In 2020, shipowners with vast cash reserves will survive the coronavirus recession. Shipowners will be burning cash reserves in 2020 due to the upturn that had been expected in Q2 2020 could be delayed. In dry bulk sector, prevailing time charter rates and FFAs (Forward Freight Agreements) in 2020 looks grim throughout the year. According to our 2020 shipping outlook, shipping companies will be facing a cash burn till unforeseeable feature and many shipowners will not be able to sustain during coronavirus recession. Furthermore, due to the low bunker prices, shipowners with higher leverage, shipowners that opted to install scrubbers will face challenging markets.
In 2020, publicly listed dry bulk companies are in a better financial state than the 2014-2015 downturn. Debt-free shipping companies with healthier balance sheets will easily handle the approaching storm. Small shipping companies with eco-bulk carriers and low overhead costs will be able to survive if the coronavirus recession lasts shorter than expected.
Capesize spot rates averaged $4,500 per day during Q1 2020 and scrubber-fitted capesize bulk carriers averaged $10,500 during the same period. Capesize FFAs (Forward Freight Agreements) are trading at $12,500 per day for Q2 2020. Thus, this expected dry bulk shipping upturn in Q2 2020 might be reversed or delayed due to coronavirus recession.
After opening Wuhan and having normalizing daily life, China’s imports seem to be increasing, but at a very slow pace.
Handysize and panamax bulk carriers could still be challenged by a lack of cargo availability in Q3 2020. On the other hand, capesize bulk carriers will have enough iron ore cargoes from Brazil and Australia. But, coal cargoes will be at risk. There will be a reduction in coal exports from the United States, South Africa and Canada in Q3 2020.
We are expecting weak steel demand in Q3 2020 from importing countries such as Europe and the United States due to slow economic activities during coronavirus recession.
In the first week of September 2019, surging iron ore exports from Brazil will keep Capesize and VLOC (Very Large Ore Carrier) ships in high demand in the Atlantic Ocean which will support the continued surge in dry bulk freight rates. Capesize market is witnessing a festive period with spot rates reaching record highs despite growing concerns of a slowdown in the global economy due to the USA-China trade war. Recent strength in spot dry bulk freight rates are expected to continue over Q4 2019 due to the upcoming IMO (International Maritime Organization) 2020 regulations and Brazil’s iron ore exports.
In January 2019, Vale’s dam accident triggered widespread casualties in Brazil. Hence, iron ore supply from Brazil tumbled in the first half of 2019. In April 2019, Brazil could export less than 20 million metric tonnes of iron ore. Baltic Capesize Index (BCI) dropped to a historical low values on the first week of April 2019. In Brazil, after an approval from the court, Vale’s iron ore supplies have now resumed. After Vale’s dam collapsed in January 2019, Brazil’s iron ore exports registered a steep recovery.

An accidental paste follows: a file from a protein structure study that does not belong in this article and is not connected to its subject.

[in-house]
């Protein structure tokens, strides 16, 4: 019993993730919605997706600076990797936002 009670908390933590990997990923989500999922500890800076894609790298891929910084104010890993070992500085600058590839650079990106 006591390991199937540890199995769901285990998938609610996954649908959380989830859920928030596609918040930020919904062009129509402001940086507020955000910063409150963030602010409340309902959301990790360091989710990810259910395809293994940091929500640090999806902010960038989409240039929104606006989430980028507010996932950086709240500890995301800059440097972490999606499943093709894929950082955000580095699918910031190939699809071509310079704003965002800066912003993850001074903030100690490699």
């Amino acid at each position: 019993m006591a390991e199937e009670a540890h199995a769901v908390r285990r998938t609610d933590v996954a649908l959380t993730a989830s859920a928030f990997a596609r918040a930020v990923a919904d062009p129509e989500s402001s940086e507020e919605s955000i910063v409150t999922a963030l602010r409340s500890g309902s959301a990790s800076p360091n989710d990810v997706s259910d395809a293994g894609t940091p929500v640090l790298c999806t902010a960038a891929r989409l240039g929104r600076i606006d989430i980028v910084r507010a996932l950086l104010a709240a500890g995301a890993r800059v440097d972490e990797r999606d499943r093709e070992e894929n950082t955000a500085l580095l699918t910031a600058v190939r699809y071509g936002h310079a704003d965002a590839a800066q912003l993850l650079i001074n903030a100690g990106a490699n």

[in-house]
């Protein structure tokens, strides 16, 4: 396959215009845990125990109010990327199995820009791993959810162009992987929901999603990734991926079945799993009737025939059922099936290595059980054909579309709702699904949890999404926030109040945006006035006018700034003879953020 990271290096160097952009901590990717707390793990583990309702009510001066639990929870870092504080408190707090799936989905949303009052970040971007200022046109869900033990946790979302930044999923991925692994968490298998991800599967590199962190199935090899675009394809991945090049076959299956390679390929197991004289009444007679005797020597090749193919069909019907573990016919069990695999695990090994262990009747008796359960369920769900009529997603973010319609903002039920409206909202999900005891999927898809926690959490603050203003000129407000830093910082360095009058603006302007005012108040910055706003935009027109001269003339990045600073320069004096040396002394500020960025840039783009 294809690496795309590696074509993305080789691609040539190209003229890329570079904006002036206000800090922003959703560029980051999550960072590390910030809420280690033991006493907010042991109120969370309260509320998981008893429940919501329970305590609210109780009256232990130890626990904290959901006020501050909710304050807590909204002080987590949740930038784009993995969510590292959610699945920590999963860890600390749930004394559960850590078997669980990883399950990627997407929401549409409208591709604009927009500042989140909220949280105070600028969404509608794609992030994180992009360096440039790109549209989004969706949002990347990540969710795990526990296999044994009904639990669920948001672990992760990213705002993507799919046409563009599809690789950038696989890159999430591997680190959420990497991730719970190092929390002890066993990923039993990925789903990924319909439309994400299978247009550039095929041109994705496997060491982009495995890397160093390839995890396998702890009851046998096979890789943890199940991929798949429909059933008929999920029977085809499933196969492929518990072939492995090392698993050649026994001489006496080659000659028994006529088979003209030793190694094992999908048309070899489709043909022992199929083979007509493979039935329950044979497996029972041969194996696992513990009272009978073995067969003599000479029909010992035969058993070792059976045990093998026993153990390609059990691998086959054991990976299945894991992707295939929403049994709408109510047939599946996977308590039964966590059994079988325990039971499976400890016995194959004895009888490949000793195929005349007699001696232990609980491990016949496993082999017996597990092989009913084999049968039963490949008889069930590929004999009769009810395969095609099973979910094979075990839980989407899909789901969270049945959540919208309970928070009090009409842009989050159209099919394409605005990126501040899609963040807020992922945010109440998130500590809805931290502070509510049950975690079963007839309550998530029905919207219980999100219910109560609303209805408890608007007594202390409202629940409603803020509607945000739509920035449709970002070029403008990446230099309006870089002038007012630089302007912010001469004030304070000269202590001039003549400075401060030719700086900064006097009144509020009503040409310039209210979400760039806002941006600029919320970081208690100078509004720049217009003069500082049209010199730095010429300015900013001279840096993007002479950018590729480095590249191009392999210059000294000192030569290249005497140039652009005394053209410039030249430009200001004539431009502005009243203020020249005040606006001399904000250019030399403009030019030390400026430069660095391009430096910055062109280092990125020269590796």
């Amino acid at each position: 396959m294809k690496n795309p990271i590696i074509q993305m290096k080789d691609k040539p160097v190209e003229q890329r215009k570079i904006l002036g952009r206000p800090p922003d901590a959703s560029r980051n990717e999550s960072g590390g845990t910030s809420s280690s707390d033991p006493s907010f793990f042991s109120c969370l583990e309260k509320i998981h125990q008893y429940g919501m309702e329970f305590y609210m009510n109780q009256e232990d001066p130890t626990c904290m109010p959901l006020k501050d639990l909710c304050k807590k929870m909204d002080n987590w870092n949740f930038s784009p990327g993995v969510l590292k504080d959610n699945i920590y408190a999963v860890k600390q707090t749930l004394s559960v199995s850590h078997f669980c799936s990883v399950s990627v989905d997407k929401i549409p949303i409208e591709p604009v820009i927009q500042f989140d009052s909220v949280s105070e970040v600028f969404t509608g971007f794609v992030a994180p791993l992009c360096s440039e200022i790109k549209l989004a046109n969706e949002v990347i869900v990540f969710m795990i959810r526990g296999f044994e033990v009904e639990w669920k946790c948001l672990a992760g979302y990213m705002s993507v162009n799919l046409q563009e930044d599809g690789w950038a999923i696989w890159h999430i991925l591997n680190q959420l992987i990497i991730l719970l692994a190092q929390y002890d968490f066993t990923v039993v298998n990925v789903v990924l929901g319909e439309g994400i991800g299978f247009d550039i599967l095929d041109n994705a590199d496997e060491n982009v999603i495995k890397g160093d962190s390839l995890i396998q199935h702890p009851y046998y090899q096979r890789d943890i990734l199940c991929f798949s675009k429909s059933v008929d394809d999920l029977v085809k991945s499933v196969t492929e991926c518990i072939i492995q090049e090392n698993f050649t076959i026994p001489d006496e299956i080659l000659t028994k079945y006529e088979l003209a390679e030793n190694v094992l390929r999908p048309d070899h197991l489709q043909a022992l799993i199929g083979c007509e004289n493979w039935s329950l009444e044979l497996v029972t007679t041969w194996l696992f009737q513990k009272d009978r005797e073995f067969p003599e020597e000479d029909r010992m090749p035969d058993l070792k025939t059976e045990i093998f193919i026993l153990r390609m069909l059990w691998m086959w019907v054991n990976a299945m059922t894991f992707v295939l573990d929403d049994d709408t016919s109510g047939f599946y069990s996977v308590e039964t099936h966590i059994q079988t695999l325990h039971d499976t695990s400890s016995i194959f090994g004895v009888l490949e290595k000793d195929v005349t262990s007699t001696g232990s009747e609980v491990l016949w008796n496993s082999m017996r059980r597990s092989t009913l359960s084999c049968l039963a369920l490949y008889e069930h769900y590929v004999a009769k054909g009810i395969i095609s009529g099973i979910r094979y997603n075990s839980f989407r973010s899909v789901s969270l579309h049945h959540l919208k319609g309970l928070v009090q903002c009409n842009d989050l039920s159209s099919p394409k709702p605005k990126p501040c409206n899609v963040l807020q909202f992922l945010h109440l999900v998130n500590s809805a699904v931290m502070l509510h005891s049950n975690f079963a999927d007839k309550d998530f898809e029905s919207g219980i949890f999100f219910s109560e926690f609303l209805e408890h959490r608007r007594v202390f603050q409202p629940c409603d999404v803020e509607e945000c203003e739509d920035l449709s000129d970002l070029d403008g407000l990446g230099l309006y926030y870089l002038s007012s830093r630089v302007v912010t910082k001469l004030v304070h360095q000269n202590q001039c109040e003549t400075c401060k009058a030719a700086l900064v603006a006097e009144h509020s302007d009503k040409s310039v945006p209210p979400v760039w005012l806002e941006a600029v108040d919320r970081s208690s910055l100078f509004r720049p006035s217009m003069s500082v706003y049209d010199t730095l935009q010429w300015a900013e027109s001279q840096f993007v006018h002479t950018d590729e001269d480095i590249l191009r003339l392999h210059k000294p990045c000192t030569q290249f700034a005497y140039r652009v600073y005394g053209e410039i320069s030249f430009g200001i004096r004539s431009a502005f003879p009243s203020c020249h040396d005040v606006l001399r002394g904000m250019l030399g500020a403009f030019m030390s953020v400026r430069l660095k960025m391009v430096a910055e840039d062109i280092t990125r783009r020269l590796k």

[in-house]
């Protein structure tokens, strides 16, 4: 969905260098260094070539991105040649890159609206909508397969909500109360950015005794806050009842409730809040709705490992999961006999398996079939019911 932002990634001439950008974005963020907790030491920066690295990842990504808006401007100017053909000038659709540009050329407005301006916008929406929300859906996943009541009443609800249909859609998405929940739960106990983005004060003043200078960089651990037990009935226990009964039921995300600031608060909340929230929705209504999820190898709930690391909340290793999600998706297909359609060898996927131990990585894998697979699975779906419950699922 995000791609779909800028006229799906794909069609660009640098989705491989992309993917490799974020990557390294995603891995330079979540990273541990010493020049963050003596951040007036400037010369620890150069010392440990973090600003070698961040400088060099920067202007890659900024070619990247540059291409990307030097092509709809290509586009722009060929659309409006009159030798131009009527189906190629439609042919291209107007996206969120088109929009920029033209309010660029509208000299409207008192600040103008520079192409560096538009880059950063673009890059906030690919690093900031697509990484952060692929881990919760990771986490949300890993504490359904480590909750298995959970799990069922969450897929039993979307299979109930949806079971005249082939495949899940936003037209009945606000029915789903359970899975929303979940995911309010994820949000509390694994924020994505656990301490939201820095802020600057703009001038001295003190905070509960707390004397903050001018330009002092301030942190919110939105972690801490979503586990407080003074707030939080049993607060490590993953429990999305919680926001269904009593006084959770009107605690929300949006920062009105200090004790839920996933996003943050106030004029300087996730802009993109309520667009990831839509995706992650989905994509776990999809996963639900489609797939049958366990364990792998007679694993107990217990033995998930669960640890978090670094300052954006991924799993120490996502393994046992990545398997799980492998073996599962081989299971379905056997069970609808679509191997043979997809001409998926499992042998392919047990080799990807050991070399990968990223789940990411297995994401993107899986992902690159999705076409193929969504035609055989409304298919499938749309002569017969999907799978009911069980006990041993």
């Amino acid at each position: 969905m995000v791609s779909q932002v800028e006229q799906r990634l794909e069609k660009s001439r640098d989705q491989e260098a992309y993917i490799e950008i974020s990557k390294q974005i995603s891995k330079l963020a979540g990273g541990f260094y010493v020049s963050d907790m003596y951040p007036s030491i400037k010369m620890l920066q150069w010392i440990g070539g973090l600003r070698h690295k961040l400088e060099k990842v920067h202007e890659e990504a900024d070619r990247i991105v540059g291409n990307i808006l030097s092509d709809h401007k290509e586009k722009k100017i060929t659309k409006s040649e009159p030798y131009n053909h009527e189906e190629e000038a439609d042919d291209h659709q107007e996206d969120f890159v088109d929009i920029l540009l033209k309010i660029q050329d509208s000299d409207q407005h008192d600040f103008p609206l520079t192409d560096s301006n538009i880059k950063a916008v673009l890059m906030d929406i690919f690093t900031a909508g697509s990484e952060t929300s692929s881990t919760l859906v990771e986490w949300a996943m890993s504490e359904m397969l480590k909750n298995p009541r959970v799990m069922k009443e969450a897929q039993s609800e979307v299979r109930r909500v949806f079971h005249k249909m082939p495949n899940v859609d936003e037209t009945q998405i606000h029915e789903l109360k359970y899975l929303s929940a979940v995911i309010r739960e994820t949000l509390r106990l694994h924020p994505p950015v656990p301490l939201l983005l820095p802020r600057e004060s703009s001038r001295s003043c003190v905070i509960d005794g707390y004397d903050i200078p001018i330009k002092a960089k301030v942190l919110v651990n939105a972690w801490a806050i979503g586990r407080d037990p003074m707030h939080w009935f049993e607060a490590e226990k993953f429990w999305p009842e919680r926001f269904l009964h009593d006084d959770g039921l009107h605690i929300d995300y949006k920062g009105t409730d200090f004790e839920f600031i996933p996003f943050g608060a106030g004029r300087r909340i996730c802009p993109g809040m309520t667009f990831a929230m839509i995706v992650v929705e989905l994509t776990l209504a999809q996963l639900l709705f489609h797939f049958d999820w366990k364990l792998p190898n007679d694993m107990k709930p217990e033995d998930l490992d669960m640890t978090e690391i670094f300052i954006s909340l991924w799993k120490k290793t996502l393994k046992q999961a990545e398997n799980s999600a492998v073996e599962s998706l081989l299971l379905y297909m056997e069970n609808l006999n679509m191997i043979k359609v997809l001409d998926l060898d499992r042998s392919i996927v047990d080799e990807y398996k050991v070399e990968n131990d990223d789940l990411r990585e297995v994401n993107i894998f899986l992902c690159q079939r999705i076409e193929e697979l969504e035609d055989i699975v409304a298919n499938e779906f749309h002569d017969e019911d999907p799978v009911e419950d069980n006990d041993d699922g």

In July 2019, Brazil exported 34 million tonnes of iron ore which is more than 80% higher than the exports in April 2019. There is a strong demand for capesize bulk carriers in Brazil which created a shortage of capesize tonnage in the Atlantic Ocean. Hence, huge demand for capesize tonnage has been leading to skyrocketing spot capesize freight rates. Brazil exports most of its iron ore to China. China has been accounting for the lion’s share, capesize bulk carrier takes about 90 days to complete a round voyage from ex Brazil to China. Capesize bulk carriers that loaded cargo in June at Brazilian ports for discharge in China would be available again for loading only in September. According to AIS data, not many capesize bulk carriers and VLOCs (Very Large Ore Carriers) repositioned in the Atlantic to meet the surging demand in Brazil which triggered spot rates are on an upward spiral.
Additionally, in the run up to the impending IMO (International Maritime Organization) 2020 regulations, an effective supply of capesize bulk carriers has contracted. In order to avoid using expensive low sulfur fuel and save on bunker costs, many shipowners are retrofitting their capesize bulk carriers with scrubber before IMO (International Maritime Organization) regulation comes into force on January 2020. Scrubber fitting at the shipyard takes about a month, during which time the bulk carriers will be removed from the operating fleet. In total, 45 Capesize bulk carriers and VLOCs (Very Large Ore Carriers) were retrofitted during June-August 2019 which is equivalent to 3% of the Capesize bulk carriers and VLOCs (Very Large Ore Carriers) operating fleet in terms of DWT (Dead Weight Tonnes). As IMO (International Maritime Organization) deadline (January 2020) approaches with almost 10% of the additional Capesize bulk carriers and VLOCs (Very Large Ore Carriers) fleet scheduled for retrofitting at shipyards in the remaining months of 2019. Hence, these two conditions will be taking the spot rates even higher during Q4 2019.